Ohio State Football: Latest NCAA Violations Say More About NCAA Than Buckeyes
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As the Cleveland Plain-Dealer reported on Thursday, Ohio State self-reported 46 secondary violations to the NCAA over the last 11 months. That's a lot! Almost 50 secondary violations after the whole snafu that led to Jim Tressel and Terrelle Pryor getting sent out of town and the suspension of several other Buckeyes would be a problem, right?
So should we fire Urban Meyer? Should we fire Gene Smith? Should we figure out a way to fire all of Ohio State all at once?
Does Ohio State deserve any punishment for its 46 secondary violations?
Well, one look at what the actual violations, and it's clear that these infractions are so far beyond minor that the real crime here is the fact that the NCAA polices this type of interaction in the first place and that schools are forced to have compliance departments that track it:
Like first-year football coach Urban Meyer, less than three weeks after he was hired, committing a secondary violation by saying "good luck" to recruit Noah Spence at a game in December. Or athletic director Gene Smith committing a secondary violation in April by filming a video message to a football recruit.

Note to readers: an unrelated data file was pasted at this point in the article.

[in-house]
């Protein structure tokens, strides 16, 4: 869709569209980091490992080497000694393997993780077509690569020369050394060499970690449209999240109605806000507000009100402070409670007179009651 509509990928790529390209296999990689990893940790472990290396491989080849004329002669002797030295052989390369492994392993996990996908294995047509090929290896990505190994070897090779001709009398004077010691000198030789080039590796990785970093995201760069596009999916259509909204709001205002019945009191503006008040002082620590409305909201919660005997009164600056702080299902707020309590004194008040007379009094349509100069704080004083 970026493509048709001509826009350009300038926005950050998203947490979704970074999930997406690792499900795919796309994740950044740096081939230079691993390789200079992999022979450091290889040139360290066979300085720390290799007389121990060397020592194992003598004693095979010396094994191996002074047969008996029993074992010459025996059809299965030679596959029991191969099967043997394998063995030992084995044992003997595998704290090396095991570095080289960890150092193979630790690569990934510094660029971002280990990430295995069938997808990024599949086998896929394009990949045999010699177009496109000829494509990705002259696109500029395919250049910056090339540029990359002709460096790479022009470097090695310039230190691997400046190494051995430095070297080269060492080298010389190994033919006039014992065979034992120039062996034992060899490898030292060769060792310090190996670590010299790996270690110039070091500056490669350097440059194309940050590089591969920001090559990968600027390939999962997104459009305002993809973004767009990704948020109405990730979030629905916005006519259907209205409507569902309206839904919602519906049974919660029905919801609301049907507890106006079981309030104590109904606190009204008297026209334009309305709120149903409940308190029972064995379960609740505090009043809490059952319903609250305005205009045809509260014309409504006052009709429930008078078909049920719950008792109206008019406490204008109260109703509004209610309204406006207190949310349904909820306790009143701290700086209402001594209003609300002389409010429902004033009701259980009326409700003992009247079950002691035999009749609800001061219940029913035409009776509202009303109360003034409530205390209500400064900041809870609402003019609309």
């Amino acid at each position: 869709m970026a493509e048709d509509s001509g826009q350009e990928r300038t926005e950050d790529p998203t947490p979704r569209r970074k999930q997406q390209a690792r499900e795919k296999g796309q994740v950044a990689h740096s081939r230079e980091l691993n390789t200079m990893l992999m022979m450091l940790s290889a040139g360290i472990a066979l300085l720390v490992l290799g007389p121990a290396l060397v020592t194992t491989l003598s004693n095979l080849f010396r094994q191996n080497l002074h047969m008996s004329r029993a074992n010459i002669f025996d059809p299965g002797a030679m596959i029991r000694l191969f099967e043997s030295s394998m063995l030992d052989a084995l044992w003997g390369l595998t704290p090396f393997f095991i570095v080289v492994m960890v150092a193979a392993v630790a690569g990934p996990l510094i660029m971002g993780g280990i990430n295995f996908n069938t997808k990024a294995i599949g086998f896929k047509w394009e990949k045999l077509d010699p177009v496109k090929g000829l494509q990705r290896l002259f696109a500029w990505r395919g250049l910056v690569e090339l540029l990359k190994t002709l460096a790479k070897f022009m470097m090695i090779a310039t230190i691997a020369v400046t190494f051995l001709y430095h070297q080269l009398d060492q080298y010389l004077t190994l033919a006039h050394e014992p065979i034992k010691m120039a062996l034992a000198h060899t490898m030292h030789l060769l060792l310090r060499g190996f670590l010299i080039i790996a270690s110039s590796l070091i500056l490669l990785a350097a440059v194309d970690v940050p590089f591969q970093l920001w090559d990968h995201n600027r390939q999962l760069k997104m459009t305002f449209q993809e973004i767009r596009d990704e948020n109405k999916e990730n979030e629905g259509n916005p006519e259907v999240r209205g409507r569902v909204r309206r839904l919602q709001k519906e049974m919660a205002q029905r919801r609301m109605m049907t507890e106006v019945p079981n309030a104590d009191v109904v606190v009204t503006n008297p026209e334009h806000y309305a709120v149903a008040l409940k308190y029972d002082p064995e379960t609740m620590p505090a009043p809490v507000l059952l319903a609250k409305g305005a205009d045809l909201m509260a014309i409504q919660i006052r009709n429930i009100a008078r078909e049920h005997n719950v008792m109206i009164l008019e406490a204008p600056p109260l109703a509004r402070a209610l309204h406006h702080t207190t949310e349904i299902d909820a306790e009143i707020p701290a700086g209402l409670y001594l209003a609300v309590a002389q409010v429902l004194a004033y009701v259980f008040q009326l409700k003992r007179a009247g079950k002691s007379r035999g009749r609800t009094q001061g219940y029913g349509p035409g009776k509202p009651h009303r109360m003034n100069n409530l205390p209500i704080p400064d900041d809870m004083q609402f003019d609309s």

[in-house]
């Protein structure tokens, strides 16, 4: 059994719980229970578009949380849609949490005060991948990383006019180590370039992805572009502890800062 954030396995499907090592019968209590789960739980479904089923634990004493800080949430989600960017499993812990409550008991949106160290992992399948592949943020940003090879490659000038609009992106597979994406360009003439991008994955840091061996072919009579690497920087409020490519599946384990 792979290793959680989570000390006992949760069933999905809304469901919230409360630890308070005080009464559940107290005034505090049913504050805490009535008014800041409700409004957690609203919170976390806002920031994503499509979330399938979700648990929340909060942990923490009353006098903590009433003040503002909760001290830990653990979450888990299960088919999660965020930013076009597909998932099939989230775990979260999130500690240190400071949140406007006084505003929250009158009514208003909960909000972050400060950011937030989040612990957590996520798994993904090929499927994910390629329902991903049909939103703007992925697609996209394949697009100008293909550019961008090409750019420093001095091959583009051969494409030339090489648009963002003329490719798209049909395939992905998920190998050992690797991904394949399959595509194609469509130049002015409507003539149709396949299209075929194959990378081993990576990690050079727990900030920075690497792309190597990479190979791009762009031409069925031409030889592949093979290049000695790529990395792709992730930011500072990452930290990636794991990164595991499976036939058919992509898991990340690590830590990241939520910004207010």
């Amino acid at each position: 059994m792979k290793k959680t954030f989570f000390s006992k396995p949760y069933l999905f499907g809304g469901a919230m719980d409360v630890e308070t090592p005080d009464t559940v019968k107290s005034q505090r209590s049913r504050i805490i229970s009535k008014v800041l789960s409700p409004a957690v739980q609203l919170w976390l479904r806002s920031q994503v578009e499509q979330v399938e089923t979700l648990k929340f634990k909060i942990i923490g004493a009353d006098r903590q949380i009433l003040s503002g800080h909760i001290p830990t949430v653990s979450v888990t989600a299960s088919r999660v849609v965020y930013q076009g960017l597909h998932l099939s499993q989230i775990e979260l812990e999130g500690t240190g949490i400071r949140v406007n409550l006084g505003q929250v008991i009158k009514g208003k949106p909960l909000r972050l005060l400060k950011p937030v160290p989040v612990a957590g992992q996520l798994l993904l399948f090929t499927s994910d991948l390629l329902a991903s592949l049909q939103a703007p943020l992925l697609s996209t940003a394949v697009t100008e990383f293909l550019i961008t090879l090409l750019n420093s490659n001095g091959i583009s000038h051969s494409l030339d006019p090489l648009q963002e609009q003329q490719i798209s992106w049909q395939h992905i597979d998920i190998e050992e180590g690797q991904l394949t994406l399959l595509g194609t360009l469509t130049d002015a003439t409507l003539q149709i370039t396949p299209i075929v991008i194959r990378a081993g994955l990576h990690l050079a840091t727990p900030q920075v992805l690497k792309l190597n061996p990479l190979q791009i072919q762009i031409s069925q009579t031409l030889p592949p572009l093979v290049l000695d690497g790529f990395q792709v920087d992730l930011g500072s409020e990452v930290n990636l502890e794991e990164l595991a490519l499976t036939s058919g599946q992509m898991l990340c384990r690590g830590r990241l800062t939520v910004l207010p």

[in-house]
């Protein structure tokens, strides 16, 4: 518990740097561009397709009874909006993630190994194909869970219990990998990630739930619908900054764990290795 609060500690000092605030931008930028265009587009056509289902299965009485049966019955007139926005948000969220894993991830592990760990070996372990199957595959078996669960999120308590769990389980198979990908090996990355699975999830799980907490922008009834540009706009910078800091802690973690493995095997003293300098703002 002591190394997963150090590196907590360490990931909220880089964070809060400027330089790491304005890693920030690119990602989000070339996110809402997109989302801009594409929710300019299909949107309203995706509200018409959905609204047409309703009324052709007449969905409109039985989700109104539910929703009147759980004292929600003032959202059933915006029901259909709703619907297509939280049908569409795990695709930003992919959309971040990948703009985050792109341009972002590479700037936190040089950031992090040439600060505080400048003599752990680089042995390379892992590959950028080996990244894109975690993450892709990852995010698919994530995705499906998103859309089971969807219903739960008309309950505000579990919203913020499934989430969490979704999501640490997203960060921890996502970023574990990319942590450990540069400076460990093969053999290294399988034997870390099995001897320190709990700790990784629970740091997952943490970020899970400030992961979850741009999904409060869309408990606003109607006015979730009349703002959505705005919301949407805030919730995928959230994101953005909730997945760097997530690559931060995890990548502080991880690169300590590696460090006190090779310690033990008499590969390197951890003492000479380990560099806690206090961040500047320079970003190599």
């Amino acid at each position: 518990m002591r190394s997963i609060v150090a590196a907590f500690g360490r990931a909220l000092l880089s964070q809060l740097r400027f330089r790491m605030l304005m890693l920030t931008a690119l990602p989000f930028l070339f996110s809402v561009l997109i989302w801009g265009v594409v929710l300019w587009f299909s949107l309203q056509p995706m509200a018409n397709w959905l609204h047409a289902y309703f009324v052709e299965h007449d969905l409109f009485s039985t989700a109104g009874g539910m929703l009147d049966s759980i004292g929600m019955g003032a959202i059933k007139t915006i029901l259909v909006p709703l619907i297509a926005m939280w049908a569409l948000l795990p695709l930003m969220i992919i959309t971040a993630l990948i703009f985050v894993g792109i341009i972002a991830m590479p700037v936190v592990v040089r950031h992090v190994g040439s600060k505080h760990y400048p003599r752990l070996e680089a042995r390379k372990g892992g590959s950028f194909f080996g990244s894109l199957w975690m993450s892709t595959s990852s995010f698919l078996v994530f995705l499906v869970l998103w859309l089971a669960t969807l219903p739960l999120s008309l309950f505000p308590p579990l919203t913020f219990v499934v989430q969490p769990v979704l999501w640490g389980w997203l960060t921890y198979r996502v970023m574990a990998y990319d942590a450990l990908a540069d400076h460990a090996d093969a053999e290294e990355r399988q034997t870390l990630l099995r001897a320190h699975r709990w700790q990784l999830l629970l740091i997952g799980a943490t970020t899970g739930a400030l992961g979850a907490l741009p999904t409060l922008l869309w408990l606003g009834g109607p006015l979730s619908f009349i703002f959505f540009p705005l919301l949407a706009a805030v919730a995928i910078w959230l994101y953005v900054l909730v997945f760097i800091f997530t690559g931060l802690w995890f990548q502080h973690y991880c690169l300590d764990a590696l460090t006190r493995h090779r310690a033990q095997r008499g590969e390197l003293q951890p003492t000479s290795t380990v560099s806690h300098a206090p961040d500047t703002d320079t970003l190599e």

Or even assistant coach Mike Vrabel using smokeless tobacco on the sidelines during football games last season, which was noted and reported to Ohio State by a Columbus-area health teacher and was a secondary violation of NCAA rules against using tobacco during games or practice.
First of all, hey, health teachers: STOP SNITCHING.
Second, nothing about an assistant coach responding to a "which gate do we go into" text from a player's parents, a group of football players paying for recruits' taxi fare back from the movies or accidentally sending a text instead of an email (all actual self-reported violations by OSU) strikes me as the type of thing the NCAA should have any business regulating.
I would never want to work under a framework of regulations like the NCAA's. The amount of forethought that would go into something as simple as a text message or a simple greeting in passing would make day-to-day work and life utterly unbearable.
And to what end? Is recruiting a more even game than it was 20 years ago? Is football cleaner of illegal activity than it was 20 years ago? Who's actually better off when coaches have to make sure the message they send from their phone to a recruit's phone is an email and not a text message?
Perhaps one day, we'll all be past this. It won't be soon enough.
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